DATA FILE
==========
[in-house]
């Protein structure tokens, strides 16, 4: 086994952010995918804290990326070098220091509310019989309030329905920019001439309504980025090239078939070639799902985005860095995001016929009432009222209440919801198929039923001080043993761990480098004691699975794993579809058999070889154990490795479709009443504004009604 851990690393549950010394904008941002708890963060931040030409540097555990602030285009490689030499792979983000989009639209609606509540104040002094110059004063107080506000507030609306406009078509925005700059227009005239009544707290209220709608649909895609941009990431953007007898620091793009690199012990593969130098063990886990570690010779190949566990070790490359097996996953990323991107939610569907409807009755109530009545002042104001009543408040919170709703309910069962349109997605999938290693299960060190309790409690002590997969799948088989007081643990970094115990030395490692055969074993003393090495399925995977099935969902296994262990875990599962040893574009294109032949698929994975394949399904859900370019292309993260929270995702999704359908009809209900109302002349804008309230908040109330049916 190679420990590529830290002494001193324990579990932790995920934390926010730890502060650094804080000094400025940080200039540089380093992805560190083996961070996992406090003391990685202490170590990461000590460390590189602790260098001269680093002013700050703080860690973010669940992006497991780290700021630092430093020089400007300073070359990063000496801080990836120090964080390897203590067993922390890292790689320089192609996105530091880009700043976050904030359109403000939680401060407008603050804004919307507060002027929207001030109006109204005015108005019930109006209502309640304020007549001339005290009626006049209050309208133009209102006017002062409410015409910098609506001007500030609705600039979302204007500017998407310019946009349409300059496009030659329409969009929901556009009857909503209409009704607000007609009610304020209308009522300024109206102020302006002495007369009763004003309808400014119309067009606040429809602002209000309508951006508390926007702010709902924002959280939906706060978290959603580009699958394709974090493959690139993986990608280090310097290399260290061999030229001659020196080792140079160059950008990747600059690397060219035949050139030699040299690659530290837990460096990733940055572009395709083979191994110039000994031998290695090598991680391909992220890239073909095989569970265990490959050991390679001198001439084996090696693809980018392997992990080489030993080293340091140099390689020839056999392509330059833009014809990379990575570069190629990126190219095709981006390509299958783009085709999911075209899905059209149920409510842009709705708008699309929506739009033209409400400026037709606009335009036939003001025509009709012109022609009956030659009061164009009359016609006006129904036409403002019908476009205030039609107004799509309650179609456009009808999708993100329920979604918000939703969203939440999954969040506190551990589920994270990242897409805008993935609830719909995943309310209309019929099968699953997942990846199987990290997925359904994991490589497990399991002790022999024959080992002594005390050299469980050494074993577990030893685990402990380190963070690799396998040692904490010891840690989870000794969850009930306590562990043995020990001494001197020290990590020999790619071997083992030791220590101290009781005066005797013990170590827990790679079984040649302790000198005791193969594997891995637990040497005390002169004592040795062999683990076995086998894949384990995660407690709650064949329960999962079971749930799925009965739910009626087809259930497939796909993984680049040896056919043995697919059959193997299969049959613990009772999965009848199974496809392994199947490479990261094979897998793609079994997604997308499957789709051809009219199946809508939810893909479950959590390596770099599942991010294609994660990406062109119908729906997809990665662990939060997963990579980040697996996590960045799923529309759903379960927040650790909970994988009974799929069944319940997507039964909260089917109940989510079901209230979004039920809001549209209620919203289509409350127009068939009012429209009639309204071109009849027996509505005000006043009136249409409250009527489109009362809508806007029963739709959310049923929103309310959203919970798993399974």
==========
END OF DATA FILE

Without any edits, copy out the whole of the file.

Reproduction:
[in-house]
């Protein structure tokens, strides 16, 4: 086994952010995918804290990326070098220091509310019989309030329905920019001439309504980025090239078939070639799902985005860095995001016929009432009222209440919801198929039923001080043993761990480098004691699975794993579809058999070889154990490795479709009443504004009604 851990690393549950010394904008941002708890963060931040030409540097555990602030285009490689030499792979983000989009639209609606509540104040002094110059004063107080506000507030609306406009078509925005700059227009005239009544707290209220709608649909895609941009990431953007007898620091793009690199012990593969130098063990886990570690010779190949566990070790490359097996996953990323991107939610569907409807009755109530009545002042104001009543408040919170709703309910069962349109997605999938290693299960060190309790409690002590997969799948088989007081643990970094115990030395490692055969074993003393090495399925995977099935969902296994262990875990599962040893574009294109032949698929994975394949399904859900370019292309993260929270995702999704359908009809209900109302002349804008309230908040109330049916 190679420990590529830290002494001193324990579990932790995920934390926010730890502060650094804080000094400025940080200039540089380093992805560190083996961070996992406090003391990685202490170590990461000590460390590189602790260098001269680093002013700050703080860690973010669940992006497991780290700021630092430093020089400007300073070359990063000496801080990836120090964080390897203590067993922390890292790689320089192609996105530091880009700043976050904030359109403000939680401060407008603050804004919307507060002027929207001030109006109204005015108005019930109006209502309640304020007549001339005290009626006049209050309208133009209102006017002062409410015409910098609506001007500030609705600039979302204007500017998407310019946009349409300059496009030659329409969009929901556009009857909503209409009704607000007609009610304020209308009522300024109206102020302006002495007369009763004003309808400014119309067009606040429809602002209000309508951006508390926007702010709902924002959280939906706060978290959603580009699958394709974090493959690139993986990608280090310097290399260290061999030229001659020196080792140079160059950008990747600059690397060219035949050139030699040299690659530290837990460096990733940055572009395709083979191994110039000994031998290695090598991680391909992220890239073909095989569970265990490959050991390679001198001439084996090696693809980018392997992990080489030993080293340091140099390689020839056999392509330059833009014809990379990575570069190629990126190219095709981006390509299958783009085709999911075209899905059209149920409510842009709705708008699309929506739009033209409400400026037709606009335009036939003001025509009709012109022609009956030659009061164009009359016609006006129904036409403002019908476009205030039609107004799509309650179609456009009808999708993100329920979604918000939703969203939440999954969040506190551990589920994270990242897409805008993935609830719909995943309310209309019929099968699953997942990846199987990290997925359904994991490589497990399991002790022999024959080992002594005390050299469980050494074993577990030893685990402990380190963070690799396998040692904490010891840690989870000794969850009930306590562990043995020990001494001197020290990590020999790619071997083992030791220590101290009781005066005797013990170590827990790679079984040649302790000198005791193969594997891995637990040497005390002169004592040795062999683990076995086998894949384990995660407690709650064949329960999962079971749930799925009965739910009626087809259930497939796909993984680049040896056919043995697919059959193997299969049959613990009772999965009848199974496809392994199947490479990261094979897998793609079994997604997308499957789709051809009219199946809508939810893909479950959590390596770099599942991010294609994660990406062109119908729906997809990665662990939060997963990579980040697996996590960045799923529309759903379960927040650790909970994988009974799929069944319940997507039964909260089917109940989510079901209230979004039920809001549209209620919203289509409350127009068939009012429209009639309204071109009849027996509505005000006043009136249409409250009527489109009362809508806007029963739709959310049923929103309310959203919970798993399974």